Out of the innovation parameters explained in the previous post, do you envision other story based experiences?

Business model innovationCo-creationInnovationMarketing 3.0Open innovation

Story innovation framework and guidelines

Based on the trends mentioned in previous posts, we have envisioned some innovation guidelines to integrate storytelling with real world tourism experiences. To do so, we have identified seven variables that define each of these story-driven tourism experiences. By playing with different combinations of values for each variable, we can develop an innovation method.

Type of experience refers to the variables that shape the way the experience is delivered, such as individual or group activity, ongoing availability or scheduled availability (the case of events), location based or route based, game based or journey based, etc. In this regard, there have been envisioned four main types of experiences:

  • Walking route, to be experienced by oneself or in group
  • Stay in a location, to be experienced by oneself or in group
  • Crowd gaming event
  • Crowd gaming ongoing experience (24/7)

Type of story authorship refers to how many people have contributed to the creation of the story. In this regard, there have been envisioned three main types of authorship:

  • Individual
  • Group co-creation, referring to a limited group of people
  • Crowd co-creation, referring to a story where everybody is entitled to bring in their ideas

Type of location refers to the kind of setting where the experience is to be delivered. In this regard, there have been envisioned five main types of settings:

  • Theme park or resort
  • City
  • Nature setting
  • Cultural or Theme route
  • Cultural destination (other than a city)

Type of value proposition refers to the core of the experience, its aim and its value. In this regard, there have been envisioned four main types of value proposition:

  • Environment protection challenge or rally
  • Educational fun
  • Creativity and cooperation challenge or rally
  • Personal development and awareness journey

Role of the protagonist refers to the type of role developed by the person who is to live the experience. In this regard, there have been envisioned four main types of roles:

  • Tourist
  • Volunteer
  • Contributor
  • Brand ambassador

Type of story creation refers to the creation process of the story, in line with the aforementioned trends. In this regard, there have been envisioned four main types of story creation process:

  • Contest and crowd or group co-creation based on backbone story, with location and value proposition constraints
  • The author writes the story at the end of the experience, with the support of a storytelling training workshop, though he or she drafts the story for as long as the experience takes place.
  • The story-game is co-created in digital platform –like an MMO game- and the real-world experience takes place when the virtual story-game is already advanced or right at the end.
  • Ongoing open co-creation by the crowd contribution –under established rules- both online and on the real site, like a never ending MMO game that takes place simultaneously in the real and virtual space.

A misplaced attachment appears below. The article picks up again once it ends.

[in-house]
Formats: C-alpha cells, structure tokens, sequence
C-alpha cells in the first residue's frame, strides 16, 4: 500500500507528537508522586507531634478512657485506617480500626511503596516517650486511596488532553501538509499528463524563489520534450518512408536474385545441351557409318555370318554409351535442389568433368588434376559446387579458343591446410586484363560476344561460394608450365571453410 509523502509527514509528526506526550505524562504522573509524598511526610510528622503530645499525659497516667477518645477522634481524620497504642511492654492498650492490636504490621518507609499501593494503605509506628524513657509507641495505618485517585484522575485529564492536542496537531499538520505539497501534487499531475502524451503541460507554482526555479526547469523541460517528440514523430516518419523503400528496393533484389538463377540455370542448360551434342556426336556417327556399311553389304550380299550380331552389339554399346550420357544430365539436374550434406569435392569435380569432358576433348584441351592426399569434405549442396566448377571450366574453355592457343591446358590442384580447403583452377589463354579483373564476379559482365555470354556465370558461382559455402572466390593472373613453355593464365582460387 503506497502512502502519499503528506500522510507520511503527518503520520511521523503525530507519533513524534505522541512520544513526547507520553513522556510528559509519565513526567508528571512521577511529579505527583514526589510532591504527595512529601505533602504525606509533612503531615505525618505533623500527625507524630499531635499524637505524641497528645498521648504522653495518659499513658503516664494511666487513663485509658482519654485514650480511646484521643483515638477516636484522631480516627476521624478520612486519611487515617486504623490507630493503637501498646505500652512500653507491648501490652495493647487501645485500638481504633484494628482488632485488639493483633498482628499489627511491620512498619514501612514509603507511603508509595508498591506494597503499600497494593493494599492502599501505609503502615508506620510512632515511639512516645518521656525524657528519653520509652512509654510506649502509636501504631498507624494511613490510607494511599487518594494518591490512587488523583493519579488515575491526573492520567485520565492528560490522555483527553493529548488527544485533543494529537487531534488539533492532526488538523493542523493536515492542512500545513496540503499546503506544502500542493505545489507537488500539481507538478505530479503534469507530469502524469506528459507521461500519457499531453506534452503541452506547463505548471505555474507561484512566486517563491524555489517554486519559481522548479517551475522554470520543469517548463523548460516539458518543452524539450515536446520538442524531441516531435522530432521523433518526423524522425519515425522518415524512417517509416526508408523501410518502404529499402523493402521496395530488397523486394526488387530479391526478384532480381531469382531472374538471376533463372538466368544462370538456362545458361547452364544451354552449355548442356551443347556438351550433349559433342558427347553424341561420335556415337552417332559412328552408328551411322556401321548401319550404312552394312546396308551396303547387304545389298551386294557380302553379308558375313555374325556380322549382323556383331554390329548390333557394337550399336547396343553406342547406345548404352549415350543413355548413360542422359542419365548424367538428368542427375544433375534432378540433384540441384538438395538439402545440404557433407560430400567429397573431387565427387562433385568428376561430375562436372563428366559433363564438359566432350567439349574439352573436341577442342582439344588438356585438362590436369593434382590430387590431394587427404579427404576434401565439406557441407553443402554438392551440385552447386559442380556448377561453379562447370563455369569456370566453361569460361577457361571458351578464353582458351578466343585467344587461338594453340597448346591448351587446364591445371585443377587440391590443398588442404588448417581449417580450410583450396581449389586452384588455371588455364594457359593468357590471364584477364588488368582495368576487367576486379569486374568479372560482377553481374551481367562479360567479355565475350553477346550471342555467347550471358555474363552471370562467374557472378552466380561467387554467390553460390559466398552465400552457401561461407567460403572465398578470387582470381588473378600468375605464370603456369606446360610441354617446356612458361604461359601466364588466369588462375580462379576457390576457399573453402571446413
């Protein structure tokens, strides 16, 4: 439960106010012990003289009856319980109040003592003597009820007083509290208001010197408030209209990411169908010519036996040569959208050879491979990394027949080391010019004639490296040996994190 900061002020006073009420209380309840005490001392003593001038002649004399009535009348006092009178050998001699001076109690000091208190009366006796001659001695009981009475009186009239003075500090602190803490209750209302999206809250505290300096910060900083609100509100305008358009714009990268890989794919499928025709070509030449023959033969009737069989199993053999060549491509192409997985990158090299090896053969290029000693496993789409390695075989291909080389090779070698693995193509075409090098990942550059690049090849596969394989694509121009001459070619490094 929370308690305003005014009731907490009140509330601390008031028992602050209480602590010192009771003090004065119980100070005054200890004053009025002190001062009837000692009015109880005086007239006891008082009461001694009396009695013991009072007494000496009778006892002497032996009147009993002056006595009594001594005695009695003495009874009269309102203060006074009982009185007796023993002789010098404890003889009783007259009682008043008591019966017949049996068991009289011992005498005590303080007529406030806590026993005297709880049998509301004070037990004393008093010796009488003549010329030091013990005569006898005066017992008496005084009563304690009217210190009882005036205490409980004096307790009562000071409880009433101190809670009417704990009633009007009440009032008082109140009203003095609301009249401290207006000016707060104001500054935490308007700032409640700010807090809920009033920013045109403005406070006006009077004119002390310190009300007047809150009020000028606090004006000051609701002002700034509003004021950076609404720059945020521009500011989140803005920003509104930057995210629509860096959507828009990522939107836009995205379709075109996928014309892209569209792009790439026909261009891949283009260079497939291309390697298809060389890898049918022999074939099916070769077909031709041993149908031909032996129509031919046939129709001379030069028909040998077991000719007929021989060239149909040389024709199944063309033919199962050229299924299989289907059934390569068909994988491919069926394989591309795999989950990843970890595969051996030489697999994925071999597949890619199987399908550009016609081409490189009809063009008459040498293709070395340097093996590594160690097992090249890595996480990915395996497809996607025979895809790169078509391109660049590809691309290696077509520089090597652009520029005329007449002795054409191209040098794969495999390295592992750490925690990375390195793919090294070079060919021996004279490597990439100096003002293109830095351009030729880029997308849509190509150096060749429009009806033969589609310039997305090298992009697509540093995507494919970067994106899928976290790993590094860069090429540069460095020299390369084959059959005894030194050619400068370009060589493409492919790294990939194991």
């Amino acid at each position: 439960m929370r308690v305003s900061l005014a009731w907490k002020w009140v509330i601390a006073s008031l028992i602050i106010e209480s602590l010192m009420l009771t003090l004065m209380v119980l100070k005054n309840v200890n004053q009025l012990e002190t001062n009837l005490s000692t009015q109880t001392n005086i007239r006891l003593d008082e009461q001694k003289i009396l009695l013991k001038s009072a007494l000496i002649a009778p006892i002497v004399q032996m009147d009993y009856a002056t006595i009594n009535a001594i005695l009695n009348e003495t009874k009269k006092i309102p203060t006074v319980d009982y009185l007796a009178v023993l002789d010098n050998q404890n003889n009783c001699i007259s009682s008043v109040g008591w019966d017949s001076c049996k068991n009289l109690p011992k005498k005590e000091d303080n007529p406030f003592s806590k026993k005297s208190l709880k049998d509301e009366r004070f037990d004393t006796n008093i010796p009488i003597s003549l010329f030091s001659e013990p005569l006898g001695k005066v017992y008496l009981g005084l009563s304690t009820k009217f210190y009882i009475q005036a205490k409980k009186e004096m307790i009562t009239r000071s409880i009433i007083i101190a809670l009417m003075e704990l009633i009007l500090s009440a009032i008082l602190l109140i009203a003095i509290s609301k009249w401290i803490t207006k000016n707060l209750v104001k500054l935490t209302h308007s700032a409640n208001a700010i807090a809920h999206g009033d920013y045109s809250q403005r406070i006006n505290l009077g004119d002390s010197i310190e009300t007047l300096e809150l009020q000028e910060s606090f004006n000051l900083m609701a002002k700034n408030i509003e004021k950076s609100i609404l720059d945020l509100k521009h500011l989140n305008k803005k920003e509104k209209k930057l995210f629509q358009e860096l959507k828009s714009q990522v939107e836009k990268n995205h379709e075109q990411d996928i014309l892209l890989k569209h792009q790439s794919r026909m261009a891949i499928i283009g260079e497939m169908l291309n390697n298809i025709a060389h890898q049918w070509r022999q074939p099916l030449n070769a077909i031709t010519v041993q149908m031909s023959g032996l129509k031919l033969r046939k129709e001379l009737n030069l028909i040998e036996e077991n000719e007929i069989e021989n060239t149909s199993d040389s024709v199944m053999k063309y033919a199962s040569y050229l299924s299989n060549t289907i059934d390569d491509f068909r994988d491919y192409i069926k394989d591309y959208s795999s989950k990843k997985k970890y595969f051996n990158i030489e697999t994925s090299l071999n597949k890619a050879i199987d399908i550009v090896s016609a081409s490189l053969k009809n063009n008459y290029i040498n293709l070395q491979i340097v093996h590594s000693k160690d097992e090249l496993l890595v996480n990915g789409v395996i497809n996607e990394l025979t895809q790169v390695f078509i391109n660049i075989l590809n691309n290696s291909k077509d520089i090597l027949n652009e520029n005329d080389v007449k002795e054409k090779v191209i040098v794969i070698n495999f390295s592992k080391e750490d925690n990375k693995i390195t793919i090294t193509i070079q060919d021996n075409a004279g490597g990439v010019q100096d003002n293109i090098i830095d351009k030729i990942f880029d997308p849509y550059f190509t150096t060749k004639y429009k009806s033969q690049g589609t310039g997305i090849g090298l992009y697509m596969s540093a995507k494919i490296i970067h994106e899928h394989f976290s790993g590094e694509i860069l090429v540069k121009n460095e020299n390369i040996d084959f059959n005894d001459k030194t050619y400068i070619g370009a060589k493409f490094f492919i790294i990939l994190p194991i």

Role of the story refers to the relationship between the story and the experience, in terms of cause-effect and temporary sequence. In this regard, there have been envisioned four main types of story role:

  • Inspire the development of a new tourism experience or product, like a themed route
  • Draw a crowd to drive an MMO game based challenge that ends with a real world event
  • Tell the personal journey experienced in relation to an existing tourism product
  • Draw audience to follow a story driven game or challenge, learn from it, and inspire them to live their related on-site experience and contribute to the story building

Would you consider any other story innovation parameter to this method framework?

Co-creationMarketing 3.0Tourism marketing

The Marketing Plan 3.0: product development tactics

In improving and developing new products, Marketing 3.0 introduces cooperative contribution from stakeholders through co-creation. The tactics’ challenge is therefore to stimulate and facilitate contribution, and to educate in new co-creation methods. There is a huge potential in leveraging the stakeholders’ collective intelligence. Some of these could be:

  • Contests are key activities not only to create stories, but also to create graphic designs for merchandise products and life-changing experiences to be developed as tourism products.
  • Workshops are the best way to train contributors on how to develop product through co-creation. It is also a way to foster networking and collaboration among contributors.
  • Creative reviews consist of encouraging tourists not only to give a review of their experience but also to bring in ideas on how this could be improved, rewarding the most creative and useful ones.
  • Survey on site to evaluate the tourists’ satisfaction, complaints and ideas for improvement. This could be a way to identify and recruit creative contributors for the open innovation system.
  • Benchmarking is a very effective way to learn the best practices and get new ideas. This may be done through the internet, or on site when searching for richer information.

What other tactics would you consider?

Co-creationMarketing 3.0StrategyStrategy planning & executionTourism marketing

The Marketing Plan 3.0 Product strategy: developing life-changing experiences